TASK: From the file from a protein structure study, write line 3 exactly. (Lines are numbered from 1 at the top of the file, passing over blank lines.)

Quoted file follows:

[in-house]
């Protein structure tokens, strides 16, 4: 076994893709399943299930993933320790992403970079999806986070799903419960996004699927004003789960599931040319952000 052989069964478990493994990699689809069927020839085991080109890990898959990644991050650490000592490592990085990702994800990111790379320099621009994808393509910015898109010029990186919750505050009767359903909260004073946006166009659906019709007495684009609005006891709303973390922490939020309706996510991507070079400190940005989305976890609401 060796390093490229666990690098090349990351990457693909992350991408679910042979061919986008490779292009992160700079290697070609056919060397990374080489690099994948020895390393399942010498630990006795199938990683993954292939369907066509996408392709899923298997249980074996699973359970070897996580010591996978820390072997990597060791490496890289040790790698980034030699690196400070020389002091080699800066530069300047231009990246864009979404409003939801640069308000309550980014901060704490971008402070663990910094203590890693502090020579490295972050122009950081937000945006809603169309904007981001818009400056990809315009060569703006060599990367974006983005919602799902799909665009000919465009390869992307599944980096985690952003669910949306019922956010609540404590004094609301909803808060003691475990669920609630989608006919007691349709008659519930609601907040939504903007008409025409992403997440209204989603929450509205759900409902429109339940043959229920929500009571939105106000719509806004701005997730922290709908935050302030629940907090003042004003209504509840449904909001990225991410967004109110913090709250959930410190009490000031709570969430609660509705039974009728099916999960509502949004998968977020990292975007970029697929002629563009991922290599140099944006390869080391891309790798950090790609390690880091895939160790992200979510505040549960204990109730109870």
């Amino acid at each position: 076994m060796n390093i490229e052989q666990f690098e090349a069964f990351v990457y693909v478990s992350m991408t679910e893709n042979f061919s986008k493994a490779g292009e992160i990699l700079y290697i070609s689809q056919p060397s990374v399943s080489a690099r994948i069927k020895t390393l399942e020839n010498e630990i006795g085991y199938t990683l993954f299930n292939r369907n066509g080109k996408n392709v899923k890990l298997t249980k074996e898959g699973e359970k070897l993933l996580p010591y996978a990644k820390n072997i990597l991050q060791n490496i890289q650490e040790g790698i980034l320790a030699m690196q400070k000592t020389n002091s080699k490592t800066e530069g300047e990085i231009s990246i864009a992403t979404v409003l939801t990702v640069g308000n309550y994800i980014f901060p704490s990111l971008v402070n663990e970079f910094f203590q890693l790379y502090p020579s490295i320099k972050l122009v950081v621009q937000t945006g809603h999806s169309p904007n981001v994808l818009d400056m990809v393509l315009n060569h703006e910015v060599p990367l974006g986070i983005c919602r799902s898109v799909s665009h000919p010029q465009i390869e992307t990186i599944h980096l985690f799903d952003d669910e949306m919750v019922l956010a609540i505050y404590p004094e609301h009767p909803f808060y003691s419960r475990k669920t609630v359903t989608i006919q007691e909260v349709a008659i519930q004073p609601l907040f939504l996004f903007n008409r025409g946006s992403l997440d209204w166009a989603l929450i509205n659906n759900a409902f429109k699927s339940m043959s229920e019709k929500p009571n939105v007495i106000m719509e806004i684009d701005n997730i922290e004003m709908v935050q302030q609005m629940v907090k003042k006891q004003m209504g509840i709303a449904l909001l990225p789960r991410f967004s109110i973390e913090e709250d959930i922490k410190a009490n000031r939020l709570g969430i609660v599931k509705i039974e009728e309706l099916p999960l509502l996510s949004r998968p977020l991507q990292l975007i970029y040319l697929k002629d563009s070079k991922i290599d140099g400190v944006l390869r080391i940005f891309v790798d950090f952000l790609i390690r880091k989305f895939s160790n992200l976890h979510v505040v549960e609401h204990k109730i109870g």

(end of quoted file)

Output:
């Amino acid at each position: 076994m060796n390093i490229e052989q666990f690098e090349a069964f990351v990457y693909v478990s992350m991408t679910e893709n042979f061919s986008k493994a490779g292009e992160i990699l700079y290697i070609s689809q056919p060397s990374v399943s080489a690099r994948i069927k020895t390393l399942e020839n010498e630990i006795g085991y199938t990683l993954f299930n292939r369907n066509g080109k996408n392709v899923k890990l298997t249980k074996e898959g699973e359970k070897l993933l996580p010591y996978a990644k820390n072997i990597l991050q060791n490496i890289q650490e040790g790698i980034l320790a030699m690196q400070k000592t020389n002091s080699k490592t800066e530069g300047e990085i231009s990246i864009a992403t979404v409003l939801t990702v640069g308000n309550y994800i980014f901060p704490s990111l971008v402070n663990e970079f910094f203590q890693l790379y502090p020579s490295i320099k972050l122009v950081v621009q937000t945006g809603h999806s169309p904007n981001v994808l818009d400056m990809v393509l315009n060569h703006e910015v060599p990367l974006g986070i983005c919602r799902s898109v799909s665009h000919p010029q465009i390869e992307t990186i599944h980096l985690f799903d952003d669910e949306m919750v019922l956010a609540i505050y404590p004094e609301h009767p909803f808060y003691s419960r475990k669920t609630v359903t989608i006919q007691e909260v349709a008659i519930q004073p609601l907040f939504l996004f903007n008409r025409g946006s992403l997440d209204w166009a989603l929450i509205n659906n759900a409902f429109k699927s339940m043959s229920e019709k929500p009571n939105v007495i106000m719509e806004i684009d701005n997730i922290e004003m709908v935050q302030q609005m629940v907090k003042k006891q004003m209504g509840i709303a449904l909001l990225p789960r991410f967004s109110i973390e913090e709250d959930i922490k410190a009490n000031r939020l709570g969430i609660v599931k509705i039974e009728e309706l099916p999960l509502l996510s949004r998968p977020l991507q990292l975007i970029y040319l697929k002629d563009s070079k991922i290599d140099g400190v944006l390869r080391i940005f891309v790798d950090f952000l790609i390690r880091k989305f895939s160790n992200l976890h979510v505040v549960e609401h204990k109730i109870g």